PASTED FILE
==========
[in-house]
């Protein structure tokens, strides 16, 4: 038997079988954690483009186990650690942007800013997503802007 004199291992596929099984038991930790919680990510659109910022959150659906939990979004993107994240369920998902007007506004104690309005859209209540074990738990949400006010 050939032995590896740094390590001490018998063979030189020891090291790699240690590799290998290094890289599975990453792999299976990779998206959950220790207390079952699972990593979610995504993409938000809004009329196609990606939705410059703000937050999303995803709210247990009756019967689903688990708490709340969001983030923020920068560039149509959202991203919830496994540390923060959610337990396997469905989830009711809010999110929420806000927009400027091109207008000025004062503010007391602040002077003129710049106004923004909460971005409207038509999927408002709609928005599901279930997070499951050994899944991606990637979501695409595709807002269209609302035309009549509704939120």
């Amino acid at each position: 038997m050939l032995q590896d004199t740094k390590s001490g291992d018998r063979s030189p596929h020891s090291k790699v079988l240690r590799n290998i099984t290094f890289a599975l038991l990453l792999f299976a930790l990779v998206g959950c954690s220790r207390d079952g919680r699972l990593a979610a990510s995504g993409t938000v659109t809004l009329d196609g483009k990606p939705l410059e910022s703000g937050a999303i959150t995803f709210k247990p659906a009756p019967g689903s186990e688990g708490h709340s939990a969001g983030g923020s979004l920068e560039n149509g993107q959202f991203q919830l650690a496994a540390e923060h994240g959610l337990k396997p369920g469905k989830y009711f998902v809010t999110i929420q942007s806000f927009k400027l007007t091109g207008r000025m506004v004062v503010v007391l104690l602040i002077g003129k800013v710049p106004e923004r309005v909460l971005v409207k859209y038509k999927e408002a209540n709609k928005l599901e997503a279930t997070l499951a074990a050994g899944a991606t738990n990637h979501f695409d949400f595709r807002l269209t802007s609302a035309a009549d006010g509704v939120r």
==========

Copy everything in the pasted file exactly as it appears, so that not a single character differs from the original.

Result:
[in-house]
């Protein structure tokens, strides 16, 4: 038997079988954690483009186990650690942007800013997503802007 004199291992596929099984038991930790919680990510659109910022959150659906939990979004993107994240369920998902007007506004104690309005859209209540074990738990949400006010 050939032995590896740094390590001490018998063979030189020891090291790699240690590799290998290094890289599975990453792999299976990779998206959950220790207390079952699972990593979610995504993409938000809004009329196609990606939705410059703000937050999303995803709210247990009756019967689903688990708490709340969001983030923020920068560039149509959202991203919830496994540390923060959610337990396997469905989830009711809010999110929420806000927009400027091109207008000025004062503010007391602040002077003129710049106004923004909460971005409207038509999927408002709609928005599901279930997070499951050994899944991606990637979501695409595709807002269209609302035309009549509704939120």
């Amino acid at each position: 038997m050939l032995q590896d004199t740094k390590s001490g291992d018998r063979s030189p596929h020891s090291k790699v079988l240690r590799n290998i099984t290094f890289a599975l038991l990453l792999f299976a930790l990779v998206g959950c954690s220790r207390d079952g919680r699972l990593a979610a990510s995504g993409t938000v659109t809004l009329d196609g483009k990606p939705l410059e910022s703000g937050a999303i959150t995803f709210k247990p659906a009756p019967g689903s186990e688990g708490h709340s939990a969001g983030g923020s979004l920068e560039n149509g993107q959202f991203q919830l650690a496994a540390e923060h994240g959610l337990k396997p369920g469905k989830y009711f998902v809010t999110i929420q942007s806000f927009k400027l007007t091109g207008r000025m506004v004062v503010v007391l104690l602040i002077g003129k800013v710049p106004e923004r309005v909460l971005v409207k859209y038509k999927e408002a209540n709609k928005l599901e997503a279930t997070l499951a074990a050994g899944a991606t738990n990637h979501f695409d949400f595709r807002l269209t802007s609302a035309a009549d006010g509704v939120r």